He clearly enjoys his time behind the wheel. Because Benni never really has a settled everyday life with lots of time to rest. He is mostly to be found traveling with his team for TV productions or parkour jams. In between, he consciously plans time for himself, like in Barcelona now.
“I enjoy this ‘me time’ the most,” says Benni and explains how he finds it among the hustle and bustle of the city. “I love and need the tranquility of nature (➜Read more: What makes somewhere a favorite place?), but at the same time the city is also my playground. When I move around in the urban space (➜Read more: Last-mile micromobility solutions), a film of what I can try out next is constantly playing in my head. For me, the city means diversity, growth, and inspiration. If I only had nature, I’d probably be less creative,” he says.
As he drives, again and again Benni points out various spots that would be good for training, sometimes even through the panoramic roof – such as a good tree for climbing. “The city is full of places to practice parkour. It could be a couple of walls that are well positioned toward each other, a banister for balancing on, a tree for climbing or buildings for jumping.”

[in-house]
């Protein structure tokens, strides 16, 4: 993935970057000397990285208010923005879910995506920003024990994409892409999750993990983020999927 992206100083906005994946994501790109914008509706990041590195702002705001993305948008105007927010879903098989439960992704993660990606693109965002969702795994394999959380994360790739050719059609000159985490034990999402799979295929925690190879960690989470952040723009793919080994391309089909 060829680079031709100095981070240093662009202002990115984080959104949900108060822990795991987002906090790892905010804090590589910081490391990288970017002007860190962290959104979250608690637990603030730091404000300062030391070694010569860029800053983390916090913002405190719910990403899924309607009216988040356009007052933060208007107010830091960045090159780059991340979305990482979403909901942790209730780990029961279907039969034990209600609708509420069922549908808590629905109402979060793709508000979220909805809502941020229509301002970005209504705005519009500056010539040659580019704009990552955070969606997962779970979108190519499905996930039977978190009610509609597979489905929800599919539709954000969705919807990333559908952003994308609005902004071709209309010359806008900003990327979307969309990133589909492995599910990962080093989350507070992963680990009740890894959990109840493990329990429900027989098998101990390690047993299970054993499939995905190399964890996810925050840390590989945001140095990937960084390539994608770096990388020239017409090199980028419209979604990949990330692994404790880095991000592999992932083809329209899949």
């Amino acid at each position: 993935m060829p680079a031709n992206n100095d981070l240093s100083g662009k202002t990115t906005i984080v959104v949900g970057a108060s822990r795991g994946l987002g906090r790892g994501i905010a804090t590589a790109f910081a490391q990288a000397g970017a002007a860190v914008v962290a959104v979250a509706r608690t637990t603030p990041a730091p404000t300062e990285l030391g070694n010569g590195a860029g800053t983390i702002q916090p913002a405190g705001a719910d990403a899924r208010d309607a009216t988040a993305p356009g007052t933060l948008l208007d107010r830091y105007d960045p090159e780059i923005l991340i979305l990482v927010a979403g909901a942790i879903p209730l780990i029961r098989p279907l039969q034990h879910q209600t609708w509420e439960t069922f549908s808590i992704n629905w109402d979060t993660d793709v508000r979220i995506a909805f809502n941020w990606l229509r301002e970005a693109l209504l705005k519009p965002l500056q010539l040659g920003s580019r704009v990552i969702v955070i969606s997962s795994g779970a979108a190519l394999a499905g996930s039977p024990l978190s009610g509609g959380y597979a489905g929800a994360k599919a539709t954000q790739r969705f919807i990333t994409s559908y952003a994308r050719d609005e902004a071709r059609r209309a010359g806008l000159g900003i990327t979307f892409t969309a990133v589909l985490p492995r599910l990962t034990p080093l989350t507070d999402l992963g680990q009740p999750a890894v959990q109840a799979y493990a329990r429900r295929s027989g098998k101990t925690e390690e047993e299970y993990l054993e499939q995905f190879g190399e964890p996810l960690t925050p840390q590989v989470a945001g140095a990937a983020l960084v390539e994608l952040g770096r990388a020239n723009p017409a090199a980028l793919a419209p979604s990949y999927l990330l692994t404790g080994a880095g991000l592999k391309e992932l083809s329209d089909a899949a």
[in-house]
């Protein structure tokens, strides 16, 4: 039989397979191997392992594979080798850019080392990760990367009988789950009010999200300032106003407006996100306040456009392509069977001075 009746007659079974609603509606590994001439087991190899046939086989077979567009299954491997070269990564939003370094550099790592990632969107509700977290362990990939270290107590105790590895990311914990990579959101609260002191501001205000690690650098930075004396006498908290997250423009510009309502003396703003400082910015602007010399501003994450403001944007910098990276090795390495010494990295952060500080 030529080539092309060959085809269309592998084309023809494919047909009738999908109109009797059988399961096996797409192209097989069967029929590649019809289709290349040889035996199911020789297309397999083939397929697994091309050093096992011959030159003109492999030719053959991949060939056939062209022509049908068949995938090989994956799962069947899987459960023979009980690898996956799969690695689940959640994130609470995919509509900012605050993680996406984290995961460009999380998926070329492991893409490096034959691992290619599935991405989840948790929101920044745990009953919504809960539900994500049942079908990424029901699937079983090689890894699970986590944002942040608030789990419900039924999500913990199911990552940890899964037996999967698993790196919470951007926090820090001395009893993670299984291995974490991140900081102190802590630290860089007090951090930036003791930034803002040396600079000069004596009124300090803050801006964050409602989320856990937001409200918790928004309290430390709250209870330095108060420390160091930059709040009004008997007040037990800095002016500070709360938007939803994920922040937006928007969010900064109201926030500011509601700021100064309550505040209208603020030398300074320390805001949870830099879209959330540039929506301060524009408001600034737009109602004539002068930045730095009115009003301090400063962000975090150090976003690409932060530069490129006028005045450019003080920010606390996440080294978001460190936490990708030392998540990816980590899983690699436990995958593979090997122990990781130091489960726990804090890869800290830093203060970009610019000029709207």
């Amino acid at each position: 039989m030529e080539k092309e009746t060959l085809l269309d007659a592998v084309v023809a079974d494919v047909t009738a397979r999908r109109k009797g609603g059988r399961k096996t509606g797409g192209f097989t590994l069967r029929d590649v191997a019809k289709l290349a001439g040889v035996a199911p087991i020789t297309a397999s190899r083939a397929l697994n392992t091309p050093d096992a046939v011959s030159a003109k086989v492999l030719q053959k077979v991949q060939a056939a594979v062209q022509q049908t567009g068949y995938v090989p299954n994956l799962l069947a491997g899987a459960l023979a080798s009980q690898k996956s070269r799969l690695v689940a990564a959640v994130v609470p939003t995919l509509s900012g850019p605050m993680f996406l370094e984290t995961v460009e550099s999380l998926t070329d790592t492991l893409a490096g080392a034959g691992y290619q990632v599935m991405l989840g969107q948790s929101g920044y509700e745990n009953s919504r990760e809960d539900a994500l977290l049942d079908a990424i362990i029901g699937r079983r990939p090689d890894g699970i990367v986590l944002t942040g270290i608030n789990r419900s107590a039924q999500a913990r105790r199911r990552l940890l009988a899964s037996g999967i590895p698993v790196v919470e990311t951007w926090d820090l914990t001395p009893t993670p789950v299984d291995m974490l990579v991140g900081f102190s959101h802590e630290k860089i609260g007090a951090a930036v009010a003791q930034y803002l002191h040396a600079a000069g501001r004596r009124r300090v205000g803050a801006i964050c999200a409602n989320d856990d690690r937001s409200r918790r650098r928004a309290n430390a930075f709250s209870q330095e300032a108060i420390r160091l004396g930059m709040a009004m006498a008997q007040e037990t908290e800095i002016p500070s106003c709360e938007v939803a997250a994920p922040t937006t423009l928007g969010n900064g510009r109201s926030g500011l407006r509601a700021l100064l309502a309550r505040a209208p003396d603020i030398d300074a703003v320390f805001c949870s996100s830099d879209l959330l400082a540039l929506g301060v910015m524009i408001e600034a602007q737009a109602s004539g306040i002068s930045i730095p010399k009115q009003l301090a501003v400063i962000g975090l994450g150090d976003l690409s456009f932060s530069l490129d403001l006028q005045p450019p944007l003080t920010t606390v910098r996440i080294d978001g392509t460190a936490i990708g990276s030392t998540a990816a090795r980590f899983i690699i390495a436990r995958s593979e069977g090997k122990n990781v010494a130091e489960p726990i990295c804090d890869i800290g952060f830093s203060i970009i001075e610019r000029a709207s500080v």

Benni’s insights represent a clear call to see the familiar from new perspectives. “If you want to try parkour, you don’t need any prior knowledge, but you do need lots of curiosity. For example, I always advise people with kids to join in with climbing on the playground. It may sound banal, but at first an 8-inch (20-cm) jump really is enough – you then slowly increase that.”
Benni explains with infectious enthusiasm what a cat leap or arm jump is, and you can’t help but let yourself be carried away by his passion. When he talks about his abilities, he does it almost modestly. Yet there’s one thing that’s clear to any observer: it clearly takes a lot of time and perseverance to get as good as he is (➜ Read more: Maximize your training). For Benni, this extraordinary outdoor sport was top of the priority list. “To really master parkour, you have to get the basics in place. It takes countless hours of training and I still practice the basics regularly,” he confirms. He doesn’t shy away from the fact that the sport also forces him to face his fears in order to get better.
Yet these fears have never held him back. On the contrary, this bundle of energy is already pursuing new goals that go beyond pure sport. Benni is currently developing an online parkour course, as his work inspires so many people. What he has so far mainly shared on social media, he would like to soon offer via structured courses as a tangible starting guide for anyone with no parkour experience. “And besides,” he adds with a mischievous look, “I want to get trained as a stunt driver”. That would make the world seen through the eyes of Benni Grams even more action-packed.
Photos: BMW/Tim Adorf; Author: Jelena Pecic; Video: BMW